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In Season in Spring:  Razor Clams


Jump to:-    Buying & Storing Razor Clams  |  Preparing and cooking Live Razor Clams  |  Editor's Choice Top 3  Spring Razor Clam Recipes


See also:    Spring Cooking and Recipes

Although razor clams are thankfully becoming more available in the UK, at present they still only seem to be found in really good or upmarket fishmongers or markets.


A coastal shellfish  found in the sand of the intertidal coastal beaches, they have long thin shells which resemble cut-throat razors (hence the name) and are a wonderful seafood with a texture similar to squid and the sweetness of scallops.   In our opinion, well worth going out of your way for if you are a seafood lover.


Buying and storing fresh Razor Clams


Razor clams can be bought pre-cleaned and shelled but it is preferable to purchase them live in their shells and to prepare them yourself. When buying live razor clams,  you will often notice that some of the clams will be poking out of their shells, retracting when picked up. Looks a bit weird at first but it's the only way to guarantee freshness and that they are alive. If bought already prepared (dead) they should smell of the seaside but not very fishy.

It is always best to use razor clams the day you obtain them but if you have to keep them, wrap in a damp tea towel and put them at the bottom of the fridge. Never soak razor clams in water for any length of time as it can kill them. 

Usually sold in bundles, in general  allow 6 -8 razor clams per person for a main course or 3-4 for a starter.




Preparing and Cooking Live Razor Clams


You can either remove razor clams from the shells to prepare them before you cook them or just wash well, cook them live then remove from the shells to trim/clean them which is not only the easiest method, but the one which guarantees that the razor clams were alive as the cooking process will make the shells open, similar to mussels.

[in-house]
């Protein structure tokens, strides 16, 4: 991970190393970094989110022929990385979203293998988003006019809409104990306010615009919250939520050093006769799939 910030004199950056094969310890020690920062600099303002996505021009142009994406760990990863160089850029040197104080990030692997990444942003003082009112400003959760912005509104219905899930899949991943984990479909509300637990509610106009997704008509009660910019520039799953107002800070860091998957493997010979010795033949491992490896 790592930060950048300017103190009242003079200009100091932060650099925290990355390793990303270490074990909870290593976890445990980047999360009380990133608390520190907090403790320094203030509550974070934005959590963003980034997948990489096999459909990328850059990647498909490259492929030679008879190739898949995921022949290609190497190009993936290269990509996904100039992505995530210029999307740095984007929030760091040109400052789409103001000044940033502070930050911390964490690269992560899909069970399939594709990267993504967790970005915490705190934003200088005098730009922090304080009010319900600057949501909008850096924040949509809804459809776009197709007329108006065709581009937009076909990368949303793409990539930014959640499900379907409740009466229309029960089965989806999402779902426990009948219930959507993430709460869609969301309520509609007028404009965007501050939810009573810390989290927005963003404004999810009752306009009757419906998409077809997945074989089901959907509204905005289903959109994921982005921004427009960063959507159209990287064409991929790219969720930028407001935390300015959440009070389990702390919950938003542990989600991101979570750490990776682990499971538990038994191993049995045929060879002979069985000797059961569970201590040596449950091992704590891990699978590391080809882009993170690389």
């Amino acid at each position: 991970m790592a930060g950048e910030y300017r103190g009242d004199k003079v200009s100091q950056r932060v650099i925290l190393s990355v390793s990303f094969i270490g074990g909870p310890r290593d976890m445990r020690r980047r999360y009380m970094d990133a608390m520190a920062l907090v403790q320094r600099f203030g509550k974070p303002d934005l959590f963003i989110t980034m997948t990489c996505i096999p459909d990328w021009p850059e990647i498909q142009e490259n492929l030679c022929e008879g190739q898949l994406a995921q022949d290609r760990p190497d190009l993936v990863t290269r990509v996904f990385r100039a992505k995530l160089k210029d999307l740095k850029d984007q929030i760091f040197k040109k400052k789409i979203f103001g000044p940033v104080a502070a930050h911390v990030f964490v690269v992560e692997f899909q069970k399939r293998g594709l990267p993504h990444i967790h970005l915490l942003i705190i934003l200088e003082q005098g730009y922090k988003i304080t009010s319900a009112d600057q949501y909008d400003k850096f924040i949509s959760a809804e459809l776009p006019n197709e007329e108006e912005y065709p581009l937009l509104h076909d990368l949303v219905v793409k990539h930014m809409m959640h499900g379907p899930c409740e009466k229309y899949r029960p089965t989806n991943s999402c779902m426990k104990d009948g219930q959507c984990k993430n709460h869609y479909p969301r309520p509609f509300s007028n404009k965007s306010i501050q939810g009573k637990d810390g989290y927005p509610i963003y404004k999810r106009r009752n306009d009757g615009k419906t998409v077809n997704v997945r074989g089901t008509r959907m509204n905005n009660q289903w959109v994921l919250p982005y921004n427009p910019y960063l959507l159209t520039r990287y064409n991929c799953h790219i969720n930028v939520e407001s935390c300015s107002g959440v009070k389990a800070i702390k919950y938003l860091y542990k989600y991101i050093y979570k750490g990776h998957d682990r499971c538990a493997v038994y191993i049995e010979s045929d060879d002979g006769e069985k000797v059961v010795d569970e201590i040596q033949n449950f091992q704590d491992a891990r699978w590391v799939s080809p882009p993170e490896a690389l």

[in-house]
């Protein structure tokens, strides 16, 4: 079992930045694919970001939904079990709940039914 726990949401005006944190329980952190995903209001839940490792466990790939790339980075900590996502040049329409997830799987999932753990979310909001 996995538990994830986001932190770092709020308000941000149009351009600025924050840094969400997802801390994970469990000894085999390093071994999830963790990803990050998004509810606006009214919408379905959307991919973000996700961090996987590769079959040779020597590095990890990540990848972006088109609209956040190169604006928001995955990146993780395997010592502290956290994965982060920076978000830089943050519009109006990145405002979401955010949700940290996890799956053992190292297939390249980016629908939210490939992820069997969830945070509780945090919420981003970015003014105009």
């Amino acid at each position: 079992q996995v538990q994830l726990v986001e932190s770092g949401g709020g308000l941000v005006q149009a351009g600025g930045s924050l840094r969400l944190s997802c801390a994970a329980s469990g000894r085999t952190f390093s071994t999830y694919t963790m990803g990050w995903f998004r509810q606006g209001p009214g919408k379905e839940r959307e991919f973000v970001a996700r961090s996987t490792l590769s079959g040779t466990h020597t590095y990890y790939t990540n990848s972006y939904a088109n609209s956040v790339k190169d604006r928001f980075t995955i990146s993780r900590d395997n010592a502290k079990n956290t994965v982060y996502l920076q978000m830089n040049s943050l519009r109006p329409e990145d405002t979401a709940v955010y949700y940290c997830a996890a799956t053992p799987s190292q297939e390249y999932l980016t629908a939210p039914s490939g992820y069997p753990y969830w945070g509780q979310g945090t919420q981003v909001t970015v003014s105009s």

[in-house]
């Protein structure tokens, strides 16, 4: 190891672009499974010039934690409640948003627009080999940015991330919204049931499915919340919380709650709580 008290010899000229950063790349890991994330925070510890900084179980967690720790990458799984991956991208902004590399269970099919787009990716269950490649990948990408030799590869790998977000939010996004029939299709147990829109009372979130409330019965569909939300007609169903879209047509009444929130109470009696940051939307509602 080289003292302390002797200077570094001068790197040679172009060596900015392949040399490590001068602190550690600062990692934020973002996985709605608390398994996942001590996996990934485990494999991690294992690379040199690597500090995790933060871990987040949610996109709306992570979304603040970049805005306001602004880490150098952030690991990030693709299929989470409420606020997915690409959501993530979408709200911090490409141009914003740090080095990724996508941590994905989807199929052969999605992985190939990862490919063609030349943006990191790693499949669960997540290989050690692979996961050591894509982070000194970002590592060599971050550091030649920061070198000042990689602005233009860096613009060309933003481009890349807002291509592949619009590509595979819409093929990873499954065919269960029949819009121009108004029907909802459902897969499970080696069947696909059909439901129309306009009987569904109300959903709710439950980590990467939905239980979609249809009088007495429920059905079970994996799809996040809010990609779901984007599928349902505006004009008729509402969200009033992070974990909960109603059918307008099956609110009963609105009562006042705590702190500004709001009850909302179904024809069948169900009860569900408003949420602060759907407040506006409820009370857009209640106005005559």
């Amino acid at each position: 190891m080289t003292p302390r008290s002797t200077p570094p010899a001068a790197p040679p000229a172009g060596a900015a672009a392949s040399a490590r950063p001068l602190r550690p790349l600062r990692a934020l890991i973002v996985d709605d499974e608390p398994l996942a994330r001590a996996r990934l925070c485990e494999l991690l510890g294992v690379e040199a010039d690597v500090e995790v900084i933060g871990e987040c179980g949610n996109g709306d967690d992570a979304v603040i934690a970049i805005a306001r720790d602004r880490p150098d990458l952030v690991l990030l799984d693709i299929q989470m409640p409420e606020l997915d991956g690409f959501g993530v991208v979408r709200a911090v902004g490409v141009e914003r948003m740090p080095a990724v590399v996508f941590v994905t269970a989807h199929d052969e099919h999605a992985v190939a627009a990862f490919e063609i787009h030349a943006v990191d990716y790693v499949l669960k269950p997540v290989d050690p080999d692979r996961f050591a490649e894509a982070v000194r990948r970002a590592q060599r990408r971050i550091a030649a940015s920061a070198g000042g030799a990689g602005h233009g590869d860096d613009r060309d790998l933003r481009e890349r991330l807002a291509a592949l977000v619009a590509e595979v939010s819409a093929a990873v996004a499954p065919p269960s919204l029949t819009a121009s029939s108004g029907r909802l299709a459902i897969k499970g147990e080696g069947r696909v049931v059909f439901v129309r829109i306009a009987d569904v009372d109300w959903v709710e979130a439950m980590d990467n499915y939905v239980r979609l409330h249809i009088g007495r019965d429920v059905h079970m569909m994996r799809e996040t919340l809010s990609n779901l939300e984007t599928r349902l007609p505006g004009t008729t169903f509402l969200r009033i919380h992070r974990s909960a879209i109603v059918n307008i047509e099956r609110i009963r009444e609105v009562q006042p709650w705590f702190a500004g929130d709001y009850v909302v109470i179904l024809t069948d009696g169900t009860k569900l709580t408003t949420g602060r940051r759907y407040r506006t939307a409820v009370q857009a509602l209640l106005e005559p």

Soak the razor clams in cold fresh water for 30 - 45 minutes only which will help get rid of any sand or grit after which time give them a good wash under cold running water.


Place them in a single layer on a baking tray and grill for 1-2 minutes turning once. Alternatively, place in a large pan with a small amount of liquid - water, wine, stock - cover with a tight fitting lid, bring to the boil then steam for 2-3 minutes. As mentioned above, the shells should open. Discard any which don't.

As soon as they are cool enough to handle, remove the long, white clam from the shell and cut off  the digger (the dark bit at one end) as it will probably still contain grit and doesn't make good eating. You can also snip the clam open lengthways to check for sand  but this shouldn't be necessary.  The razor clam is now ready to use in recipes or if you just want to cook them simply to serve with as vinaigrette or other sauce, or to prepare for breading and frying,  bear in mind they only extra 3 minutes cooking so they don't get too rubbery.


Editor's Choice:  Top 3 Spring Season Razor Clams Recipes


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Razor Clams in White Wine

As razor clams can be quite expensive, here's an simple starter which won't break the bank.  It's easy to prepare and ready to serve in about 20 minutes. A classic mix of flavours which are bound to please.




Razor Clams with Pancetta & Wild Garlic

Here's another starter which makes use of another spring season ingredient - Wild Garlic leaves. If you can't get hold of them, it works quite well with spinach.




Chilli Grilled Razor Clams with Thyme

A super main course dish which isn't too spicy: just enough chilli to lift the flavour. Finished off under the grill with a crispy breadcrumb and cheese topping.




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